Meet Taryn Bashford


We asked Pan Macmillan if debut author Taryn Bashford would write something about girls in sport, given her first novel deals with Harper, a teenage tennis player, trying to make it into the big time. Taryn’s article, called The Princess Wears Studs is an insightful exploration of why it’s important for young adults to see a wide range of representations in fiction, using girls in sport as her example. The Harper Effect is out now, and our review will be posted shortly.

Nobody can deny that we’re still having the ‘Equality for Women in Sport’ debate, even 40 years after Billie Jean King began her campaign to secure equal pay for women. The recent Hollywood movie, ‘Battle of the Sexes’ highlights this debate. Sadly, while equality in tennis has improved thanks to King’s efforts, the same can’t be said for other sports like basketball and football.

In a country like Australia, where sport is a huge part of our culture, coverage of male sport still makes up 81% of TV sports news, compared to women at under 9%. In fact, horseracing receives more air time than women’s sport(1). Some argue there isn’t the demand for watching female teams and this depletes advertising spend, sponsorships and ticket sales which is then reflected in the money paid to female players. Others contradict this, insisting there’s still a demand for watching women in sport that isn’t being met, and if the media coverage met that demand, then interest in women’s sport would grow.

I say there’s another reason and it starts way back when women are young girls and still deciding on that first day of high school which clubs they should join. As an athlete myself, being a fast runner or being able to throw a discus further than the boys, just wasn’t cool and it certainly didn’t put me in the popular girl camp. I remember returning to the girls changing room after winning a cross country competition; instead of congratulating me, the girls had hung my bra from the water pipes that ran across the ceiling.
Yet if you were a guy track star were catapulted to the height of coolness. My brother was a tennis champ, and never was he criticised for training hard, for being sweaty after training, or for having bad hair after a Phys Ed class.

The solution is complicated because it includes issues like government funding and access to sport for girls, but a very large part of solving this comes from representing girls in sport in our literature. This is how we represent girls in sport as cool, strong, admirable and as people to aspire to. There are thousands of YA books about boys in sport, and while no-one’s put a number on it, there are maybe only a hundred YA books about girls in sport. It’s about representation. If girls can see themselves represented as successful, strong, powerful sports people, they will be more likely to join a sports team, whether it’s tennis, athletics, basketball, swimming, rowing or football. YA sport books become a supporting influence.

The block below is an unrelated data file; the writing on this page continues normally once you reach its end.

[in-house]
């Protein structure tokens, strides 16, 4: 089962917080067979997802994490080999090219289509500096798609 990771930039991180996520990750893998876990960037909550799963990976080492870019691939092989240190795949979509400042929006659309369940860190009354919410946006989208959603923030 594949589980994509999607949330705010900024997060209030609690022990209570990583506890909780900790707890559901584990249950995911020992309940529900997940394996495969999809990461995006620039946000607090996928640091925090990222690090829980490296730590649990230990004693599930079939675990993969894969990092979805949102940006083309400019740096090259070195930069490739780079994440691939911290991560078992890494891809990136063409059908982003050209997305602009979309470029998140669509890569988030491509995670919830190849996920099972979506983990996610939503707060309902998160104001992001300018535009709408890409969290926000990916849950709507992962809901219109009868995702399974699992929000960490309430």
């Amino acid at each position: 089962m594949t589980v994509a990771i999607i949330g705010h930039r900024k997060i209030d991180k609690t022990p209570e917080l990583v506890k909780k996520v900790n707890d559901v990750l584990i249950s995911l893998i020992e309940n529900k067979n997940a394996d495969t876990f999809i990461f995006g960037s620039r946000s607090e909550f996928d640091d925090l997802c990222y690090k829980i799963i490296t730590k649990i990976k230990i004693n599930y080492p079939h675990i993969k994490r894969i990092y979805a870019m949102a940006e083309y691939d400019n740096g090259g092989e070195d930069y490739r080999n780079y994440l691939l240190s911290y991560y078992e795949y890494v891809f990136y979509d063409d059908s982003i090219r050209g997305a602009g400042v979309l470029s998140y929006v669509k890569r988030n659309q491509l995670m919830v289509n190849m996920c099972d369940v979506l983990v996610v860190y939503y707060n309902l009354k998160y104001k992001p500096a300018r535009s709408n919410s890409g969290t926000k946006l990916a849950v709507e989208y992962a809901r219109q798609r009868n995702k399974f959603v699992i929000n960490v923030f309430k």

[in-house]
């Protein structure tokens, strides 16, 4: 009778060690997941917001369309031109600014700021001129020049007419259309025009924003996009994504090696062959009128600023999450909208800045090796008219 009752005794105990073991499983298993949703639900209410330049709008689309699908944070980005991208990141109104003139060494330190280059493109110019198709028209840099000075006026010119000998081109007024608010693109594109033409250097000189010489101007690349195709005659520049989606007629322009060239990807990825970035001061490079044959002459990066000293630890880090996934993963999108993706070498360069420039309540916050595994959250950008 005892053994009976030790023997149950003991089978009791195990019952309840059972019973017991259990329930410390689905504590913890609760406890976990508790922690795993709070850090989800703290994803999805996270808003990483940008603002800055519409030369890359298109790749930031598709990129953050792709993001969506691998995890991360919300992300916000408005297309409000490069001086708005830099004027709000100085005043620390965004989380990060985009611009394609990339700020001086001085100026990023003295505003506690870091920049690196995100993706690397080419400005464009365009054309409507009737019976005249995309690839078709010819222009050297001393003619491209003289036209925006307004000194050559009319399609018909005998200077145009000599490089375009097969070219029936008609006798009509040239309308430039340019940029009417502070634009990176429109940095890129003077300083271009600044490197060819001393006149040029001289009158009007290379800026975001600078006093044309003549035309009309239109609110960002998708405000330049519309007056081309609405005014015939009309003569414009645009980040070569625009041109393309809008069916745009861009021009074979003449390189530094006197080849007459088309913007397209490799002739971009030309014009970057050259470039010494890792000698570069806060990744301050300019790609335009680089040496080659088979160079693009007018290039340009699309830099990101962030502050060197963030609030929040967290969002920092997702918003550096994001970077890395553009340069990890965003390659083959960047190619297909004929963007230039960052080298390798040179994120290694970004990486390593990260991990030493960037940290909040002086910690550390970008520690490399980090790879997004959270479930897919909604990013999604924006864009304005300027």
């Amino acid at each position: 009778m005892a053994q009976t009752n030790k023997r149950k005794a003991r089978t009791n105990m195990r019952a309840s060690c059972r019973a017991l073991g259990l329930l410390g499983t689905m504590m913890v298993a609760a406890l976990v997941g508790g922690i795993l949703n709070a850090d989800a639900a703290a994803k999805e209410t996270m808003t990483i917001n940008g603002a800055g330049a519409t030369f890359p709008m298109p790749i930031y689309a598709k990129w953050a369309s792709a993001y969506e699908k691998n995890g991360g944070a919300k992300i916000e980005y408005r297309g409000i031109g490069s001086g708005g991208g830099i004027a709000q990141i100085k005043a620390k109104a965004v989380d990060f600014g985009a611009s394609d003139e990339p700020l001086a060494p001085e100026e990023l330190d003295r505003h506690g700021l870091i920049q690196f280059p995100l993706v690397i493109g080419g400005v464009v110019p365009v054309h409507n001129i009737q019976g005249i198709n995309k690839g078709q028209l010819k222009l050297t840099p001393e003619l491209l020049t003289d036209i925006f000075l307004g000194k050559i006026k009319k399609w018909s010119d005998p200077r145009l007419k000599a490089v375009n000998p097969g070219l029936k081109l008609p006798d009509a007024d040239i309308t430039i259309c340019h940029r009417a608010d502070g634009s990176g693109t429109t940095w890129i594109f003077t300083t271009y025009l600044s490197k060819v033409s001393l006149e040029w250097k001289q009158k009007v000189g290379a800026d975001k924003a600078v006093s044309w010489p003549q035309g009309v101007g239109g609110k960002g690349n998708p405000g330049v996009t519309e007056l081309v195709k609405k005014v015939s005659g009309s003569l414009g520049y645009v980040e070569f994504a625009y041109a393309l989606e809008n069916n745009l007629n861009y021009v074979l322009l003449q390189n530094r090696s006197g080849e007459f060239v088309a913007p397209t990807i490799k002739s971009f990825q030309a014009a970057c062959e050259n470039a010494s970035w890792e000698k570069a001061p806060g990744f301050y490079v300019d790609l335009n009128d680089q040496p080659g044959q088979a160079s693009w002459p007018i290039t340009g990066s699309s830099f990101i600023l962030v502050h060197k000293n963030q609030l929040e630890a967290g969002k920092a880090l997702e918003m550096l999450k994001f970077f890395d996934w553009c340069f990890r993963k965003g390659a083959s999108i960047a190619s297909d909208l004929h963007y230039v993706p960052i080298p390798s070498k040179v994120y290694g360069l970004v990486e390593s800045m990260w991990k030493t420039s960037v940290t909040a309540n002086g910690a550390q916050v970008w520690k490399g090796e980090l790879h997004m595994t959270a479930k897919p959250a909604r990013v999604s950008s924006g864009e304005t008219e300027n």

Yet even the book publishing industry is shy of taking on girls in sport books. My novel, The Harper Effect, tells the story of 16-year-old tennis champ Harper Hunter and her struggle to make it on the women’s circuit. While she’s a teen who excels at sport, she also faces the usual teen angsts, from making bad choices, falling for the wrong guy, and being afraid to grow up. I received countless rejections that boiled down to this: girls don’t want to read sport novels. Thank goodness the teams at Pan Macmillan and Sky Pony Press thought otherwise.

According to the Women’s Sport Foundation, 14-year-old girls are dropping out of sport twice as fast as boys. By seeing girls excel in sport in books, society can begin to see women playing sport, even male dominated ones, as more normal. Seeing themselves represented in books creates a sense of belonging and community. Girls then feel validated when taking part in sport. This is extremely important because girls don’t want to stand out and they feel self-conscious if they play a sport. Instead of bombarding them with images of external beauty that they should live up to, let’s bombard them with confident, athletic female role models. To prove the point, those girls who haven’t dropped sport in high school have more positive body images than non-athletes(2).

I know that when I’m training for triathlons I feel strong and confident and this makes me feel powerful and positive, yet when I’m unable to train, being physically weaker and less fit affects my self-esteem and my ability to cope with the challenges in life. The legendary Geena Davis talks about how learning to play baseball for the movie ‘A League of their Own’ was the first time she was told ‘that I had untapped athletic ability.’ She adds, ‘It changed everything about my self-esteem and my self-confidence.’(3)

Hilary Swank’s Maggie in ‘Million Dollar Baby’ represents women in sport everywhere – for Maggie everything that happened was worth it because she came from nowhere and had nothing when she started. All she wanted was ‘her shot’ at the big time. She wanted to be somebody.

The Harper Effect shows that through dreaming big, working hard, and believing in yourself, you can achieve anything. Let our teens, both boys and girls, see that women can play sport; they can be confident, they can be winners, they can be star athletes. Let them see their sister or best friend or cousin can be involved in professional women’s sport.

YA sport novels are an agent of change; let’s present girls with alternate choices for their future. Let’s empower them and help them find self-realisation. Sport can help girls to BE SOMEBODY.


(1) article 2015:
(2) Sabo & Veliz’s study, Go Out and Play; Youth sport in America.
(3) Geena Davis and the LA Times 2017 article:

Thank you Taryn and Clare from Pan Macmillan. 


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